In the first piece of this series, “Step Down to Carry On,” we focused on getting “max packers,” or travellers who typically pack two suitcases, a carry on, and a personal item, down to a moderate carry-on and a checked bag combo. Max packers are travellers who pack two suitcases, a carry on, and a personal item.
In this article, the second in our three-part series, I’ll be showing the moderate travel packer how to scale down to being a light checker, which means travelling with a small checked bag and a carry on.
Of course, overpacking can take on a variety of forms, so it’s important to keep this in mind. Specifically, I’ll be focusing on how to reduce the size of your checked bag.
If you are just a modest packer, then reducing the amount of luggage you bring may not necessarily save you money on the baggage costs.
However, this will allow you to walk about more easily, provide more space for souvenirs, and give you the impression that you have packed lightly enough to be able to utilise public transit instead of cabs. Are you prepared to bring even less with you? Keep reading.
Recap of Part One: Light Packing Tips to Build On
Before continuing on, I would want to go over a few of the fundamental pointers that were discussed in the last article of this series since I will be expanding upon those points in this piece.
These pointers are comprehensive enough to be useful for overpackers of any degree, but to spare you from harping on the same points over and over again, I’ll simply briefly review them here:
- Change your bags for something smaller
- You should limit your “just in case” items
- Make every item you bring as useful as possible
- Preparation two days ahead of time
- Vacuum seal bags and packing cubes will help you organize your luggage
- Check in online to save time
We will now move on to the next series of steps to transform your luggage from moderate to light.
Step 1: Get an Even Smaller Bag
I can’t stress this point enough: if you have a smaller bag, you’ll carry less things with you. Every packer has a tendency to feel driven to stuff their bag to its utmost capacity, regardless of the size of their bag. Less room equals less goods.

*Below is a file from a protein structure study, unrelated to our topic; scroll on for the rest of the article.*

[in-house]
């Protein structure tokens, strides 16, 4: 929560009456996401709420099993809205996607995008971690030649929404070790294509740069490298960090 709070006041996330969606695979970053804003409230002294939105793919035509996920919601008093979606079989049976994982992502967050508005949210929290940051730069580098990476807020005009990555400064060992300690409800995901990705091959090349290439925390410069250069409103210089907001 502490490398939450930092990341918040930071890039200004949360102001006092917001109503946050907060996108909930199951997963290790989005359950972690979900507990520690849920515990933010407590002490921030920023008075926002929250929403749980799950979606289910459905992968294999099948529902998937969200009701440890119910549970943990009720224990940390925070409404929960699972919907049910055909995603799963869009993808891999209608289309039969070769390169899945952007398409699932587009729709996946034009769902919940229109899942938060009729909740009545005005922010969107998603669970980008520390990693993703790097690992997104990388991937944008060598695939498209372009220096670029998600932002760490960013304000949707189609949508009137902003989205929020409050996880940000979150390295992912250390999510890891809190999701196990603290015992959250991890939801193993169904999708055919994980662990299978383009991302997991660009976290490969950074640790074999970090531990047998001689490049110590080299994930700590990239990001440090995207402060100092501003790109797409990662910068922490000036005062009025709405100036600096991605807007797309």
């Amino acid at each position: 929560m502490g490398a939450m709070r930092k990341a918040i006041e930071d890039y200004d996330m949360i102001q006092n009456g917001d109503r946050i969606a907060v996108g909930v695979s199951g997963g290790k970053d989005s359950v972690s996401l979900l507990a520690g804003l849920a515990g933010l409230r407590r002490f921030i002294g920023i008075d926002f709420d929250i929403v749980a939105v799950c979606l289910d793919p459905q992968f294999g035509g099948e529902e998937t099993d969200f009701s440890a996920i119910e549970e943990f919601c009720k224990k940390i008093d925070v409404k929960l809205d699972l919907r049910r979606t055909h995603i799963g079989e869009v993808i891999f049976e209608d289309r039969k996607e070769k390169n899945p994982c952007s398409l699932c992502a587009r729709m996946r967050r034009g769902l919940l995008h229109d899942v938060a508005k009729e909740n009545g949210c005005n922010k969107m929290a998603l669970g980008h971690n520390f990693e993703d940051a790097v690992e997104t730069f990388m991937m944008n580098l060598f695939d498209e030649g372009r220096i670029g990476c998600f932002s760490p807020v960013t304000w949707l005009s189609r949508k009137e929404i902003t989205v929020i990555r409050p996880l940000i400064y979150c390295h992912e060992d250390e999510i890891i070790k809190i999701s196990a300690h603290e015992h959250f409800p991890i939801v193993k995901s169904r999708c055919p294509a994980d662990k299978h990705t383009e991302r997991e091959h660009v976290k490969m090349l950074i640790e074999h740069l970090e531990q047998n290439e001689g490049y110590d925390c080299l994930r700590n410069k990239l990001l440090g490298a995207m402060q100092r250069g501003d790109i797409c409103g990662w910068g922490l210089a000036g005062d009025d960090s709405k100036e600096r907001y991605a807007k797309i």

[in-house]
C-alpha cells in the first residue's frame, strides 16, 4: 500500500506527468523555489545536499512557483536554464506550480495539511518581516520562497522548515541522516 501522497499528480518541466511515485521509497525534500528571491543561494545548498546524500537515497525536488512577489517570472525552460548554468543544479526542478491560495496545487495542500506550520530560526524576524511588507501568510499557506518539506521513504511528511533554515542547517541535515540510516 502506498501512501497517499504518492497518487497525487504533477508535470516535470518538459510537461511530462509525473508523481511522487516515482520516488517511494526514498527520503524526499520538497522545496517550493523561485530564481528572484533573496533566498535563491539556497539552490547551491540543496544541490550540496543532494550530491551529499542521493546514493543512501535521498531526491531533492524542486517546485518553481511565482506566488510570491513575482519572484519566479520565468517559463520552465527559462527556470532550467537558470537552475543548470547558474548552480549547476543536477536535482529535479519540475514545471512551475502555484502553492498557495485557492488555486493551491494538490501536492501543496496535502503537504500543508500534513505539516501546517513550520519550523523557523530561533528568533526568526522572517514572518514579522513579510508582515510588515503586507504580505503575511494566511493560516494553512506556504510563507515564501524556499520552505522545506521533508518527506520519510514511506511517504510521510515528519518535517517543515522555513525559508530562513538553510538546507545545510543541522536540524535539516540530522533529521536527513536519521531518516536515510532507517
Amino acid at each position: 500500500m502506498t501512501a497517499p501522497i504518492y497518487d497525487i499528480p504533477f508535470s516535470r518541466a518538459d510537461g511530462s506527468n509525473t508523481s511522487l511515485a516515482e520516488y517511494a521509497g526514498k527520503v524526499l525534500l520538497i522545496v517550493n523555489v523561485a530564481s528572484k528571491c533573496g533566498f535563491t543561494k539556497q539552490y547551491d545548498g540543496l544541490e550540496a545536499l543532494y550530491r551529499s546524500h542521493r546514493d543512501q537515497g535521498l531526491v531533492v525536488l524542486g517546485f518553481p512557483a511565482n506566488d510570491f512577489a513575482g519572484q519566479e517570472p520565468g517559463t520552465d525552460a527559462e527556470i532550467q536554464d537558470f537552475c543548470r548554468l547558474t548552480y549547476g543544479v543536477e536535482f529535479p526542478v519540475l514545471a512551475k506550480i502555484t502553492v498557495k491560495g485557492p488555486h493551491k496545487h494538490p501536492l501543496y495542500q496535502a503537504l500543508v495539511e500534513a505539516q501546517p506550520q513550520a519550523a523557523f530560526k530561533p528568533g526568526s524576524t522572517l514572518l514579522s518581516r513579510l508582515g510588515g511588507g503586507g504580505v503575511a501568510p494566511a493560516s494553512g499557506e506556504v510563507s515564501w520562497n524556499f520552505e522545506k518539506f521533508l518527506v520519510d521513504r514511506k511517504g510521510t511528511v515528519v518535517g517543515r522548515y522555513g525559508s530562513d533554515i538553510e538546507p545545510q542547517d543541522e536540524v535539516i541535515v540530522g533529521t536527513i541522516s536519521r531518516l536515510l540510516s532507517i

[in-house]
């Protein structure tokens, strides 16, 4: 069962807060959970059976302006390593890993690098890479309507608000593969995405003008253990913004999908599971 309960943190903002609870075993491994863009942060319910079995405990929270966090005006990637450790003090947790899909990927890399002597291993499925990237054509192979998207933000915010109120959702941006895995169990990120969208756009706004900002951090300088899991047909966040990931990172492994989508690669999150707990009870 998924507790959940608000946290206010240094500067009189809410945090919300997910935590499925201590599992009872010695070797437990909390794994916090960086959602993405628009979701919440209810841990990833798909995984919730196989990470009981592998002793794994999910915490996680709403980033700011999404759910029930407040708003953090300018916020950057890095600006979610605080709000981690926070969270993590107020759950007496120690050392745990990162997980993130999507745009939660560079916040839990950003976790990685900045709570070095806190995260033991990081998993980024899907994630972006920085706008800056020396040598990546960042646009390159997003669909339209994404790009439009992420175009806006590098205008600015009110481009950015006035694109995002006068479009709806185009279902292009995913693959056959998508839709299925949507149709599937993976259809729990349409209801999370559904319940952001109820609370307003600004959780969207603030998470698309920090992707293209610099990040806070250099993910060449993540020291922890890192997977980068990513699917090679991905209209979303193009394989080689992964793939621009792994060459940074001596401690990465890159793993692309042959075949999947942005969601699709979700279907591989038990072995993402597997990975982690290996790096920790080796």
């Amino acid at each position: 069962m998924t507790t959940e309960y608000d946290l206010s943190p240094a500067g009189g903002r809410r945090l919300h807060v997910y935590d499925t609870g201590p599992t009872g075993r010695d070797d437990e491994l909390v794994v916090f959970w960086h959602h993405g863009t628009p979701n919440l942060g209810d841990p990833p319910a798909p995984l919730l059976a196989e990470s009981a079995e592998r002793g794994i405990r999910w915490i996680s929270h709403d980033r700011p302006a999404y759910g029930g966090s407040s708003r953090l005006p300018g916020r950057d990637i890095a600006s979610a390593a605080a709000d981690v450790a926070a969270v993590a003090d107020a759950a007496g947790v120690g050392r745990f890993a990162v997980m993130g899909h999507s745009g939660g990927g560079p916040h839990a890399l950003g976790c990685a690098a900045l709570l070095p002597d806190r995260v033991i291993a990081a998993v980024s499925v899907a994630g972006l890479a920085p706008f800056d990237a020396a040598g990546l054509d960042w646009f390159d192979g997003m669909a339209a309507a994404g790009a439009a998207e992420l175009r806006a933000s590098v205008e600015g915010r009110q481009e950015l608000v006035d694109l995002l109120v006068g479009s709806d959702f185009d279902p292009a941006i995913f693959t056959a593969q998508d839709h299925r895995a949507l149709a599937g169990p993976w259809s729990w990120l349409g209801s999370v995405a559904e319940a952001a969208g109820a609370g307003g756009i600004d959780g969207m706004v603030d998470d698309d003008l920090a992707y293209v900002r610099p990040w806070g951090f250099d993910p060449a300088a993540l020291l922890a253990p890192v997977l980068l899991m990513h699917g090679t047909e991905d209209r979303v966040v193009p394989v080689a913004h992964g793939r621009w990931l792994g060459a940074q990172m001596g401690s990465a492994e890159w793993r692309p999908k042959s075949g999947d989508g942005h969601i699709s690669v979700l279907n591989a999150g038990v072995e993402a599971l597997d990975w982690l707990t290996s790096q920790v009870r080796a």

If you are reducing the size of your baggage from a big bag and carry on to a small bag and carry on, your goal should be to have both pieces of luggage be the size of a carry on.
Aim to have just one backpack and one rollaboard so that you can carry both of them while still having access to one hand at all times.
This set will not only make it simpler for you to navigate around the airport and the city, but it will also provide you with plenty of room to pack all of the luxuries from home that you want to bring with you on the journey.
Even though you won’t be taking it on, you should look for a roller bag that is the size allowed for carry-on luggage. This will help you avoid purchasing a bag that is too big for your needs. The best carry-on and checked luggage are compared and reviewed in the Wirecutter’s buyer’s guides.
A larger backpack is considered a carry-on ultralight backpacking gear.
You will be able to load all of your trip necessities, as well as a couple of spare clothes and anything else that didn’t fit in your checked luggage, into a big travel backpack that has a capacity of between 39 and 45 liters that you can use as your carry-on.
Step 2: Ditch the Personal Item
Give yourself the challenge of fitting everything into just these two bags, and if you succeed, you may kind of abandon the personal items.
I still advise having a personal item with you, but you should stow it away in your carry-on luggage. After all, you’ll need a more manageable backpack once you reach at your location so that you can easily navigate the local area.
You’ll be able to take advantage of this additional overflow space on the flight back to your hometown if you bring a personal item that you don’t use while you’re travelling.
A daypack that can be packed down, a tote, or a compact handbag are all good options for this.
If you would prefer not have your carry-on beneath your seat, a helpful piece of advice is to pack all of your in-flight requirements in this bag, but then place this bag in the overhead bin and don’t take it out until after you’ve boarded the plane.